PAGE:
Srivani Ravoori, PhD

Srivani Ravoori, PhD, is associate director of science communications at the AACR. Ravoori helps manage science content creation for the Communications and Public Relations Department and guides the team in identifying the latest advances in cancer research from the organization's conferences, journals, and other scientific activities. Ravoori helps develop strategies to integrate and streamline the dissemination of cancer science through various communications and social media platforms. Ravoori is an experienced science content developer and an expert in translating complex cancer science into simple language with the goal of educating the public, media, policymakers, and the health care industry about the importance of cancer research. She holds a PhD degree in cancer biology and dedicated the first 15 years of her career to conducting basic and translational cancer research.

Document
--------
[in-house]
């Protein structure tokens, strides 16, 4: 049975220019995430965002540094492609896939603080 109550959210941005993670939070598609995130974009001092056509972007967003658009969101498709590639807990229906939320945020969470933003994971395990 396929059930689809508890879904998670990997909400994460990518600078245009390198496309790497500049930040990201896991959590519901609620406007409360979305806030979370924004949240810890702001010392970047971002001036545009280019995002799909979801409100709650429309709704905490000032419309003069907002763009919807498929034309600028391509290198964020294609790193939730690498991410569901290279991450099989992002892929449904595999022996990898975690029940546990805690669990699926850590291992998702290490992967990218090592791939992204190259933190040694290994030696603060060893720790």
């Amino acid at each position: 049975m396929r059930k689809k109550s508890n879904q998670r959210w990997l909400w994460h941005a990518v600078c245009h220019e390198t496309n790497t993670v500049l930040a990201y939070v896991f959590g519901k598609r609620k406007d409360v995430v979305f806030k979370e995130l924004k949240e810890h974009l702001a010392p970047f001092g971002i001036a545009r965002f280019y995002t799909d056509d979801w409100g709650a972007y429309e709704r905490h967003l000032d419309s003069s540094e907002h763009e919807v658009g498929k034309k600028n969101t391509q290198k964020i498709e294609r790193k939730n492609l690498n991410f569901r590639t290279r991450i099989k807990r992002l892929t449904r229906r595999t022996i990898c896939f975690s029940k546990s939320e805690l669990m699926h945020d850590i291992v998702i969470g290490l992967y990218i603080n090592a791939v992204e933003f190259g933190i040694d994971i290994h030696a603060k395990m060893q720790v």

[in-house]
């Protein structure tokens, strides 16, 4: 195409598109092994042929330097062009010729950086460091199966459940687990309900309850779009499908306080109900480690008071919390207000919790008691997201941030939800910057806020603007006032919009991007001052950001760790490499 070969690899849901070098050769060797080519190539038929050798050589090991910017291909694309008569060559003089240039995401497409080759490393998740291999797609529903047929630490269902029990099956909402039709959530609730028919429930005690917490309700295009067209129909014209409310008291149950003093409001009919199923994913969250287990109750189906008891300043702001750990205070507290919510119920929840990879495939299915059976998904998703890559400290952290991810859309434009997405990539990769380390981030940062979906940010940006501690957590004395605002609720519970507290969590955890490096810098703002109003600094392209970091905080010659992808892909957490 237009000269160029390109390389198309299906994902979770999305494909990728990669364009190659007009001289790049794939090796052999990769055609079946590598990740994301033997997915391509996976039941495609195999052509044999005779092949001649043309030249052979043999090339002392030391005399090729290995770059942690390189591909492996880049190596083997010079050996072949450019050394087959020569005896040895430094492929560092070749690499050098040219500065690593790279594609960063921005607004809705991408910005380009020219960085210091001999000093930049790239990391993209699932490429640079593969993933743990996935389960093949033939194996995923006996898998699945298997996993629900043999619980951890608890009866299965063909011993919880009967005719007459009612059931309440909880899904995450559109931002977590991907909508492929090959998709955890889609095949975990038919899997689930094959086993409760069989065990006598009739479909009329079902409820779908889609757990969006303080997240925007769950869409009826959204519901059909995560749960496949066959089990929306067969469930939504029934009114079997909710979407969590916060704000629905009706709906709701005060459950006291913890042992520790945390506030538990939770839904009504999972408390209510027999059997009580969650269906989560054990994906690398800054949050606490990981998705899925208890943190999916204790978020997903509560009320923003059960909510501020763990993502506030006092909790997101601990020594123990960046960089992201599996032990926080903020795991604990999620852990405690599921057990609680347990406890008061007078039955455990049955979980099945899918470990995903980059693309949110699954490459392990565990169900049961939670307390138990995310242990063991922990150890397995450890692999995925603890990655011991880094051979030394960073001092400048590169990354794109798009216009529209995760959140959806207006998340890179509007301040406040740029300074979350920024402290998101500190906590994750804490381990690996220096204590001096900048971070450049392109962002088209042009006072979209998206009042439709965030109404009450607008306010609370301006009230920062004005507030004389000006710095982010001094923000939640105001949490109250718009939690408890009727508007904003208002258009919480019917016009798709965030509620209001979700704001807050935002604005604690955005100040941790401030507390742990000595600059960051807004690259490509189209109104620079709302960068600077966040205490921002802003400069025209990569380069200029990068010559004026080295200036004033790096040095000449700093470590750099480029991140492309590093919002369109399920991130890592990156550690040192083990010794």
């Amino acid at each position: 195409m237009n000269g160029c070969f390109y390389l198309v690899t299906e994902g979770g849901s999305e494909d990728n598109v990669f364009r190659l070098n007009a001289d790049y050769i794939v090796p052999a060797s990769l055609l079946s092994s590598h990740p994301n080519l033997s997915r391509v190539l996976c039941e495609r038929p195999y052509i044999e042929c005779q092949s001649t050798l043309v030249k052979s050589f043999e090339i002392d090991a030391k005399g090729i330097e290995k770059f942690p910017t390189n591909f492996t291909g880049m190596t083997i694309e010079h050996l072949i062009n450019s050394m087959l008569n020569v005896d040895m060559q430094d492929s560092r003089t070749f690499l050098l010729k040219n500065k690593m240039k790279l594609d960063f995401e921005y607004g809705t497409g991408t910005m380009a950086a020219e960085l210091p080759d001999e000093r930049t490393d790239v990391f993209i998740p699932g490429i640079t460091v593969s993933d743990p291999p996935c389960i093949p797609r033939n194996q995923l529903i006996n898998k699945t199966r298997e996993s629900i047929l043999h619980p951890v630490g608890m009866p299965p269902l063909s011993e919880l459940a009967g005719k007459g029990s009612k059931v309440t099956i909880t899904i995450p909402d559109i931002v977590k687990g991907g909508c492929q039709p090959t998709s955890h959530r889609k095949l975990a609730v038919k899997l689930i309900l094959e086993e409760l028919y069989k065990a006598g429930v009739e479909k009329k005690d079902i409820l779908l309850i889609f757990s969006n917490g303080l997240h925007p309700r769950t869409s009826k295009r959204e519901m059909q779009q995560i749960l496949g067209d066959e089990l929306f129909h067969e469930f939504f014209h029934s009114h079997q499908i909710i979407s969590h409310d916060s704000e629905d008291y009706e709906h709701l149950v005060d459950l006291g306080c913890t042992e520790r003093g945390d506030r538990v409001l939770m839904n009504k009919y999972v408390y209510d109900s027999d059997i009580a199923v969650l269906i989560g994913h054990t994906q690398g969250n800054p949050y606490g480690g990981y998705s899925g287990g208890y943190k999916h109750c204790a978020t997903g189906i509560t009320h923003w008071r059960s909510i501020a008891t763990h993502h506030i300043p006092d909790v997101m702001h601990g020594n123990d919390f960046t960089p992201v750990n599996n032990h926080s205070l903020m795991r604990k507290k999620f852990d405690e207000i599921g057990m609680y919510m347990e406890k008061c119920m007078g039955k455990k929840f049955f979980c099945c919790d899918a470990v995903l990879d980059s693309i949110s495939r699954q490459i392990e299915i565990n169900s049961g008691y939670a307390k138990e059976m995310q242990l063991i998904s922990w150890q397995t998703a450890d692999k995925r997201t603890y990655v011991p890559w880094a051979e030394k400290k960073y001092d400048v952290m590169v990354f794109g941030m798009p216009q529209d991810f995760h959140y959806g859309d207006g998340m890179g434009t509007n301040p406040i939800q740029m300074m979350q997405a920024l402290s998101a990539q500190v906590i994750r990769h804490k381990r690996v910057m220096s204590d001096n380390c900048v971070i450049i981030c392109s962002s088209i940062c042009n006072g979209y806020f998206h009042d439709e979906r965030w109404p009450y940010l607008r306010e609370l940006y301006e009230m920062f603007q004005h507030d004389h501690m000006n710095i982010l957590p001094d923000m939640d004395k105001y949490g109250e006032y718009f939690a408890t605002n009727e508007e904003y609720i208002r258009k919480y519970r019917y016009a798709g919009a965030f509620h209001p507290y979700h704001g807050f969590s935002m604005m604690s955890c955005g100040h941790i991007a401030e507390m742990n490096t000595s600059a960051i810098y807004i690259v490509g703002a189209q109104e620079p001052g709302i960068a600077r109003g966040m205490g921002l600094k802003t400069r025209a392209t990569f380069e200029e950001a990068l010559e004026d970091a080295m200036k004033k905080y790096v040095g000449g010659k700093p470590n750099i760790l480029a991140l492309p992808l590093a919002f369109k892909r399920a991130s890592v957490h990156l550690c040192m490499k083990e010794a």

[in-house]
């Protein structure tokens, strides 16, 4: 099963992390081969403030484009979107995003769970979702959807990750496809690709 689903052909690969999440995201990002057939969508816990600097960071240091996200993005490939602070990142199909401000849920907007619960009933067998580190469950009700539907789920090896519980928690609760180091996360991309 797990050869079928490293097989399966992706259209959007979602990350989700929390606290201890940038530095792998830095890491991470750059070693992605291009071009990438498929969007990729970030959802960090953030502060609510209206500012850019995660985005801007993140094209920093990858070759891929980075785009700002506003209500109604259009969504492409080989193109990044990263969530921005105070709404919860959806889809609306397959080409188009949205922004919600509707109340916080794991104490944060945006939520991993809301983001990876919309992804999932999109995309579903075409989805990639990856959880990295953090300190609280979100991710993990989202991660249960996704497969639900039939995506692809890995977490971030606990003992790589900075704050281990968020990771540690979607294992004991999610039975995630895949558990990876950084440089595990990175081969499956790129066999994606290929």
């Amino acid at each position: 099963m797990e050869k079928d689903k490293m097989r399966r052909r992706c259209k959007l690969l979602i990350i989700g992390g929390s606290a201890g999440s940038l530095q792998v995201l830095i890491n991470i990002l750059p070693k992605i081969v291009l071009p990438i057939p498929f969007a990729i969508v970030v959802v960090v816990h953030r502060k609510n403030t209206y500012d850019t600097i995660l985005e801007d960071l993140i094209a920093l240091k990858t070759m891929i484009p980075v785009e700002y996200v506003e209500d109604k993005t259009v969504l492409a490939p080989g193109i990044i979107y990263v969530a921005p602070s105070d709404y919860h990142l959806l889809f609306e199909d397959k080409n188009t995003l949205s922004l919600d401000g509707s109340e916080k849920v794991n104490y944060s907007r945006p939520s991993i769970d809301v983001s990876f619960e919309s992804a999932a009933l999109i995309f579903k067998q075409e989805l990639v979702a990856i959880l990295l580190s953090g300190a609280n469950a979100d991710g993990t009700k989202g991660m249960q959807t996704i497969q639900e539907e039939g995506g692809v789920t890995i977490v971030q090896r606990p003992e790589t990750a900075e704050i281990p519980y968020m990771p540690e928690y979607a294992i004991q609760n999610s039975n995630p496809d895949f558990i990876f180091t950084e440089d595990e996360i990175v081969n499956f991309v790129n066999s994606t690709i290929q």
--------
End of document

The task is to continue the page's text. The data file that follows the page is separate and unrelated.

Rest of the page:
SABCS 2016: Extended Letrozole Therapy May Have Limited Benefits

Data presented at the San Antonio Breast Cancer Symposium showed that five additional years of the aromatase inhibitor (AI) therapy letrozole (Femara) following an initial five years of AI-based adjuvant hormone therapy did not significantly improve survival outcomes in postmenopausal women with early-stage HR-positive breast cancer. The additional five years did improve some outcomes related to recurrence.

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SABCS 2016: Co-director Carlos L. Arteaga, MD, Previews Breast Cancer Symposium

SABCS is a comprehensive scientific meeting that provides the latest information on prevention, diagnosis, and treatment of breast cancer and premalignant breast disease to various stakeholders in the field.

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One More Reason to Stay Trim: Reduce Your Liver Cancer Risk

Liver cancer rates have been on the rise in the United States and have tripled in the last four decades. A study published in 2014 in the AACR’s journal Cancer Research projected that pancreatic cancer and liver cancer will surpass breast, prostate, and colorectal cancers to become the second and third leading causes of cancer death, following lung cancer.

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